Chen Taijiquan Forms

Chen Taijiquan is a complete system comprising of foundation exercises, open hand forms, weapons forms and two person training exercises each instilling different skills. It can be compared to learning to write, you start with mastering the basic formation of the individual letters of the alphabet, then develop those letters into short words which become longer more complex words. These progress into sentences, paragraphs and so on... all the way up to beautiful works of literature.

Like the art forms of classic literature and calligraphy, Taiji is considered a skill or gong fu to use the Chinese term, and like all worthwhile skills it takes time and effort to build the strong foundations that lead to the impressive demonstrations of Taiji seen performed by the Grandmasters of the Chen system. While we all have different aims with our Taiji practice, seeing it at it's highest level can inspire us to develop ourselves to our full potential and so gain the benefits that Taiji is renowned for.

With this in mind, and to aid you in your practice, here are a selection of demonstrations for the forms we teach in our classes along with PDF's with the names of the postures.

 

To make any of the videos bigger just click on the youtube logo in the bottow right corner where you will be able to make it full screen.

Laojia Yilu First Section

The first 15 movements of the 74 form, commonly called Laojia Yilu (Old Frame, First Form) demonstrated by our teacher Master Wang Haijun

 

Master Wangs DVD's for this and other forms are available in class. Please take a look at our shop or ask in class

 

 

 

Laojia Yilu (Old Frame First Form)

Of the Chen family syllabus, Laojia Yilu (Old Frame, First Form) is the oldest remaining form. It is an amalgamation of 5 routines developed by Chen Wangting and teaches the Taiji student the basic foundation skills. It trains the first four instrinsic energies of peng, lu, ji and an along with embedding the silk reeling principles into the body.

The posture names

Laojia Yilu demonstration to the right.

 

 

Laojia Yilu (Old Frame First Form) - Follow On

A follow on video by Grandmaster Chen Zhenglei to help in your practice

For the posture names click here

 

  GM Chen Zhenglei's book on Laojia 1st and 2nd form available in class - £25

 

 

Jian (Sword) Form

The sword or Jian is the oldest of the traditional weapons forms and is usually the first weapon taught. This form stretches and strengthens the bodies joints and makes postures open and expansive. Flexibility in wrists and hands, lightness of footwork and agility in the waist are the hallmarks of the sword form. When performed correctly it is said to resemble a dragon swimming through water.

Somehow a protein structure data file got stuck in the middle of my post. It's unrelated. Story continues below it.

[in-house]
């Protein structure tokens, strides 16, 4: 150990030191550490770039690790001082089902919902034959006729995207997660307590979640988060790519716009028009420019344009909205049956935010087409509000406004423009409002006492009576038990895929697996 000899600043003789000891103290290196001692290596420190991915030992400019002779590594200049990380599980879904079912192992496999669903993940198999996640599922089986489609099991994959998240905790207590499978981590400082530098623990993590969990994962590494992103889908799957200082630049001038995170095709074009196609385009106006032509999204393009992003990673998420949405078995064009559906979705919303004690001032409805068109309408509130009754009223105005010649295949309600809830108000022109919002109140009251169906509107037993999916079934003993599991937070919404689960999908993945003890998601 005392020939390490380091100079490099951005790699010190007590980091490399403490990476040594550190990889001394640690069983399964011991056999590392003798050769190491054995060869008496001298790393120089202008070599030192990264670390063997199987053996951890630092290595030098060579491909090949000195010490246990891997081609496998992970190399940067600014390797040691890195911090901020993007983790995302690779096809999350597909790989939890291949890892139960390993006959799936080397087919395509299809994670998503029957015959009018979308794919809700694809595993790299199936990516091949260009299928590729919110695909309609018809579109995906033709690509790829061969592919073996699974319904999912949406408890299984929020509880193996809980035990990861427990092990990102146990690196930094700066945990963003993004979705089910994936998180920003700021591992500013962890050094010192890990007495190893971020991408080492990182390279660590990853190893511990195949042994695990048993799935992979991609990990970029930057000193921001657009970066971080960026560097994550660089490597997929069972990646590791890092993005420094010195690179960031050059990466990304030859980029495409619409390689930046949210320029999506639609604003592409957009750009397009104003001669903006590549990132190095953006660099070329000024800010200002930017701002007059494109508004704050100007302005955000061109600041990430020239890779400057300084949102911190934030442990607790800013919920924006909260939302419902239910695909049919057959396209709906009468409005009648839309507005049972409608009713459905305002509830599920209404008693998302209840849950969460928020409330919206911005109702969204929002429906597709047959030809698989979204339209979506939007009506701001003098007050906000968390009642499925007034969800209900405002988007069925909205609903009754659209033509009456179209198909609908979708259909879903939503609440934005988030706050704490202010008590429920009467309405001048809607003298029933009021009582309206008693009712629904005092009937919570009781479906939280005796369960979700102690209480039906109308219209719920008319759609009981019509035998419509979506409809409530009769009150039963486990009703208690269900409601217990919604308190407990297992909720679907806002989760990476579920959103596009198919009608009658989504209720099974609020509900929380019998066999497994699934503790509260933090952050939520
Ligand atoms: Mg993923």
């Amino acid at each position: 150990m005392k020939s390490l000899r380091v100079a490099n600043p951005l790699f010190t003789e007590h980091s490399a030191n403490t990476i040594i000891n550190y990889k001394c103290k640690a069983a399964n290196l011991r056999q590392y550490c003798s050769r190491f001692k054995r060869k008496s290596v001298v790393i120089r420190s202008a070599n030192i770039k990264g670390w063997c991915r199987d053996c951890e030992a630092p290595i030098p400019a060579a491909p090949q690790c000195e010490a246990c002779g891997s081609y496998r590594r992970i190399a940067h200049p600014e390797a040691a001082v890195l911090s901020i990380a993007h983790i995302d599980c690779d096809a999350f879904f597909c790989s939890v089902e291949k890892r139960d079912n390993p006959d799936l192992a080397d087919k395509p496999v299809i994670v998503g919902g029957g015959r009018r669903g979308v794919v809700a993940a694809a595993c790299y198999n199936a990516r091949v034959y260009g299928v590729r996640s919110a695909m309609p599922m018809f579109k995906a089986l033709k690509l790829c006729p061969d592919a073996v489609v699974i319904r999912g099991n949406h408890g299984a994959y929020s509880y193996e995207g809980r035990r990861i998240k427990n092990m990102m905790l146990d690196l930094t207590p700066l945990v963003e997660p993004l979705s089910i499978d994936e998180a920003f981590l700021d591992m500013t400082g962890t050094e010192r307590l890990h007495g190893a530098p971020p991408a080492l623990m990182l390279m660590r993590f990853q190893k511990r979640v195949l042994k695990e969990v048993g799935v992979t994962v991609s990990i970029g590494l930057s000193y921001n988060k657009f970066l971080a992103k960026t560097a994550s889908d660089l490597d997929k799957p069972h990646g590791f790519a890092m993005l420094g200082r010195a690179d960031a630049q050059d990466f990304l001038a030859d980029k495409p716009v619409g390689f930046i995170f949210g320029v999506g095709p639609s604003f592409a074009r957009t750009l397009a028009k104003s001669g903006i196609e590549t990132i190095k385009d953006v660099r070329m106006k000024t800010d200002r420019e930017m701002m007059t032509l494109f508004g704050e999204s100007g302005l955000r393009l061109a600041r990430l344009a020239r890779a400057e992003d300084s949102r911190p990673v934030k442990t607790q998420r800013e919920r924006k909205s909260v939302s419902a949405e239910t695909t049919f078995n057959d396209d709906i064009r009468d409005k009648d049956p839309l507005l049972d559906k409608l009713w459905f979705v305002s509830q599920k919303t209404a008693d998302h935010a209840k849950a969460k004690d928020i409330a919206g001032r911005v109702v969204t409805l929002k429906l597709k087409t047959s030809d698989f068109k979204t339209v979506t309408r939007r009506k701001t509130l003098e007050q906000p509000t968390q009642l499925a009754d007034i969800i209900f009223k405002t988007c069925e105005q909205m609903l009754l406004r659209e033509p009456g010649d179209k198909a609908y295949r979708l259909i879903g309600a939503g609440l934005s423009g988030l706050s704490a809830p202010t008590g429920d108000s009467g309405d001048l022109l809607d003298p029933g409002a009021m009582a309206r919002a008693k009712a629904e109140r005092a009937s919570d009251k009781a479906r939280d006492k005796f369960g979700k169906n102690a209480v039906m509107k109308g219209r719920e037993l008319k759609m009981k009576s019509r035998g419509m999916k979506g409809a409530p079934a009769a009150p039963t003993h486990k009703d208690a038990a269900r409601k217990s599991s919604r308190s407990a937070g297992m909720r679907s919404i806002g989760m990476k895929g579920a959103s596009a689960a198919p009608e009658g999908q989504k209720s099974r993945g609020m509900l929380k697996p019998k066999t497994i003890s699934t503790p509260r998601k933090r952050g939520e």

The posture names

Sword form demonstration to the right.

GM Chen Zhenglei's book on sword, sabre and baton available in class - £25

Ding Bu (fixed step) Push Hands

Pushing hands is a two person practice to develop sensitivity and listening skills which ultimately lead to effective martial arts ability. Using the 4 energies of peng, lu, ji,and an it complements the Taiji form along with highlighting any weaknesses.

To the left Ding Bu is demonstrated and broken down by Grandmaster Chen Zhenglei and Master Wang Haijun

18 Movement Form

The 18 Movement Short Form was developed by Grandmaster Chen Zhenglei as an introduction to Chen Taijiquan for beginners. It is taken from the Laojia Yilu form and so contains its benefits in a condensed form.

The posture names

18 form demonstration to the left.

 

18 Movement Form - Follow On

Follow Ian through the 18 movement short form. Performed slowly and filmed as if you were behind him in a class even when the direction changes.

For the posture names click here

This 18 Movement follow on form available on DVD in class - price £3.50

 

Thanks to Maxim Abalenkov for the video filming and production.

Master Wangs book on Chen Taijiquan basics and the 18 form available in class - £25

 

 

Laojia Erlu (Old Frame, Second Form)

This form is also known as Pao Chui or Cannon Fist and is more complex than Yilu, containing explosive fajin movements and the fighting techniques of Shan, Zhan, Teng and Nuo. It switches quickly from hard to soft and is more physically demanding requiring a good level of foundation skill to perform correctly. It places more emphasis on the second four jin skills of Cai, Lie, Zhou and Kao.